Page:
The United States and Russia are going after the Islamic State group's oil industry, destroying refineries and hundreds of tanker trucks transporting oil from eastern Syria in a heavy bombardment in recent days aiming to break the extremists' biggest source of income.

The campaign already appears to be having some effect, with oil prices rising in areas of Syria that rely on crude smuggled out of IS areas. But experts say it will be difficult to cut off the militants' trade completely since they are likely to switch to smaller, more elusive vehicles.

Putting a total end to the industry would mean destroying the oil fields in Syria, but that would also bring hardship to millions in the population under IS rule and others who depend on the group's oil, causing fuel shortages as winter sets in. Otherwise, taking the fields would require ground forces.

Still, the campaign could hit hard on an industry that U.S. officials say generates more than half the revenue the Islamic State group uses to maintain its rule over its swath of territory across Syria and Iraq and pay its fighters.

IS controls almost all of Syria's oil fields, concentrated in the east of the country, producing some 30,000 barrels a day, along with one field in Iraq. It smuggles most abroad, mainly to Turkey, selling at cut-rate prices and generating nearly $50 million a month.

In the wake of the bloody attacks in Paris last week — and the downing of a Russian passenger jet in Egypt's Sinai widely blamed on IS — American and Russian warplanes unleashed a stepped-up wave of strikes on oil infrastructure.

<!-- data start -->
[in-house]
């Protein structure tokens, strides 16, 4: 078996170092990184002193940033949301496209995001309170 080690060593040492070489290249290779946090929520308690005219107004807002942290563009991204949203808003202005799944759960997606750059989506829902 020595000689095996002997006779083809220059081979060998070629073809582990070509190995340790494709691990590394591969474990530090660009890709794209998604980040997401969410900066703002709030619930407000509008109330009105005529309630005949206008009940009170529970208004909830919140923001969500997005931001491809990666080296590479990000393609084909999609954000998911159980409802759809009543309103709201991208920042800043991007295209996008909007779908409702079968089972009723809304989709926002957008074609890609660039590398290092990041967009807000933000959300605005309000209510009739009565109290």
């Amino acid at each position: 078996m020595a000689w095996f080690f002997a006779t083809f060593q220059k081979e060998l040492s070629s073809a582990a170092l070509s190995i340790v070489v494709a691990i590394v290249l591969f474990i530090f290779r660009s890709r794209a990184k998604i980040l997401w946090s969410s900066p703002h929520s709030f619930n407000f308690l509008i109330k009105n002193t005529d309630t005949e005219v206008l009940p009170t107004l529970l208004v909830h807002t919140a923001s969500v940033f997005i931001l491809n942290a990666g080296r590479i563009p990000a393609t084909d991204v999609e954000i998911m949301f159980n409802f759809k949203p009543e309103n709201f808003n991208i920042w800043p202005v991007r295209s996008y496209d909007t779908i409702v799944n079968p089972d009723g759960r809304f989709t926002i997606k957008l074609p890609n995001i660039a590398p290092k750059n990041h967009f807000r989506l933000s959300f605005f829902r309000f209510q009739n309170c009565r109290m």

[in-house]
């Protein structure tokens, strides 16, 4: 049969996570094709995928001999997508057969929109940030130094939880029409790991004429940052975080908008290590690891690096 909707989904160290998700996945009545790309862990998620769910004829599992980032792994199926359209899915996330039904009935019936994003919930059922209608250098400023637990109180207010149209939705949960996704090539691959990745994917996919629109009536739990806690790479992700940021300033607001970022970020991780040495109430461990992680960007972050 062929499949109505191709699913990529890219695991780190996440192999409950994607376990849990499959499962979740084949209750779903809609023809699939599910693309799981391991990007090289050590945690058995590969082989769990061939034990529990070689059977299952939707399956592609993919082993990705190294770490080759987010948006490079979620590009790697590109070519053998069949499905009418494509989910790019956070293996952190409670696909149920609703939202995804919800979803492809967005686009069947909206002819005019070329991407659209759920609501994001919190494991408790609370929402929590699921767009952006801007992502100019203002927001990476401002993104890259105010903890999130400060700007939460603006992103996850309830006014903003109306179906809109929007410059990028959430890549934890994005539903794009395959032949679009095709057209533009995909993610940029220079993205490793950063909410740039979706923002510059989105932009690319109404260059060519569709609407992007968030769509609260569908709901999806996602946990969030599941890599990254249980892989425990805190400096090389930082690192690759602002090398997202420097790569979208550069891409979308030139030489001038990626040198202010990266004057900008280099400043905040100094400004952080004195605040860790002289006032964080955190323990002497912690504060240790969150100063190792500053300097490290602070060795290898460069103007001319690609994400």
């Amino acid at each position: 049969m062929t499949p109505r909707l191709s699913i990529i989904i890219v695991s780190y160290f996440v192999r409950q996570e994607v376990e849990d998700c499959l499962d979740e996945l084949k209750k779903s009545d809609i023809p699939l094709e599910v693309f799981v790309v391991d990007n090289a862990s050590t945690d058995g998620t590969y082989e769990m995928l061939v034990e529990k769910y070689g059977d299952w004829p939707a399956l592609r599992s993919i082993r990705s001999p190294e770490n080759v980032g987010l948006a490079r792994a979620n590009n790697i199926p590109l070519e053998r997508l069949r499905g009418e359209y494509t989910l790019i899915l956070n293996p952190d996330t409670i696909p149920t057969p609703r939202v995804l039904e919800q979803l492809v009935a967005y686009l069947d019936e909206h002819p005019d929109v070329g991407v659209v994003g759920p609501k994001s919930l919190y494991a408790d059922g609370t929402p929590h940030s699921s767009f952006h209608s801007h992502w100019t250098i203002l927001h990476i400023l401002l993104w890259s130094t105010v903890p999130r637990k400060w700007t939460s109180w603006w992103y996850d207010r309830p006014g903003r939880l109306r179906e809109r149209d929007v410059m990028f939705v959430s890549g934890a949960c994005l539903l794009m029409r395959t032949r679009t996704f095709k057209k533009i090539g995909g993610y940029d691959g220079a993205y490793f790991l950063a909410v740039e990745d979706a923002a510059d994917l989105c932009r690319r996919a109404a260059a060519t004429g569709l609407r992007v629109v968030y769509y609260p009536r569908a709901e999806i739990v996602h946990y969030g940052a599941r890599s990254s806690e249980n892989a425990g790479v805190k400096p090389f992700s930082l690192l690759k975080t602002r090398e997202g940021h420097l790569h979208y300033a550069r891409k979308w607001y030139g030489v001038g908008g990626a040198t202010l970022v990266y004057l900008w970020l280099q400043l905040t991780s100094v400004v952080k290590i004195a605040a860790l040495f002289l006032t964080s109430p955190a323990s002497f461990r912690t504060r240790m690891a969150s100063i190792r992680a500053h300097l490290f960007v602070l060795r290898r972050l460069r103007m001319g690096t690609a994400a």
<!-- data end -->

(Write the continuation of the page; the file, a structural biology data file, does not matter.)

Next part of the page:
Russia's bombing blitz this week by warplanes and cruise missiles from navy ships destroyed 15 oil refining and storage facilities in Syria and 525 trucks carrying oil, Defense Minister Sergei Shoigu said Friday. Aerial footage released by the military showed airstrikes hitting a column of oil tankers in the Syrian desert, and sections of a large oil refinery bursting into flames.

On Sunday, U.S. defense officials said warplanes destroyed 116 oil-hauling trucks in eastern Syria, the biggest strikes on the oil trade since the U.S.-led air campaign began more than a year and a half ago. Attack planes and gunships pounded the trucks as they clustered near an oil facility in Abu Kamal, a town close to the Iraqi border. On Nov. 9, a French airstrike hit an oil supply center in the eastern Syrian province of Deir el-Zour.

The U.S.-led coalition has targeted oil infrastructure occasionally in the past, including a heavy attack last month on Syria's Omar field near the town of Deir el-Zour that hit refineries, command and control centers and transportation nodes.

"Degrading this source of revenue will reduce ISIL's ability to fund their military and terrorist operations," said Col. Steven Warren, the spokesman for the U.S.-led coalition in Baghdad, using another acronym for the group.

"Oil is as important to ISIS as weapons because it needs this to fund its operations. In some cases I call it the driver of military operations for ISIS," said Ahmed Ali, an Iraq analyst and senior fellow at the Institute of Regional and International Studies at the American University of Iraq.

It is not clear why coalition forces waited this long before going after IS oil infrastructure. U.S. officials previously had said they avoided attacking fuel trucks out of concern for civilian casualties. In Sunday's strikes, warplanes first dropped leaflets telling drivers to flee, reading, "Airstrikes are coming. Oil trucks will be destroyed. Get away from your oil trucks immediately. Do not risk your life."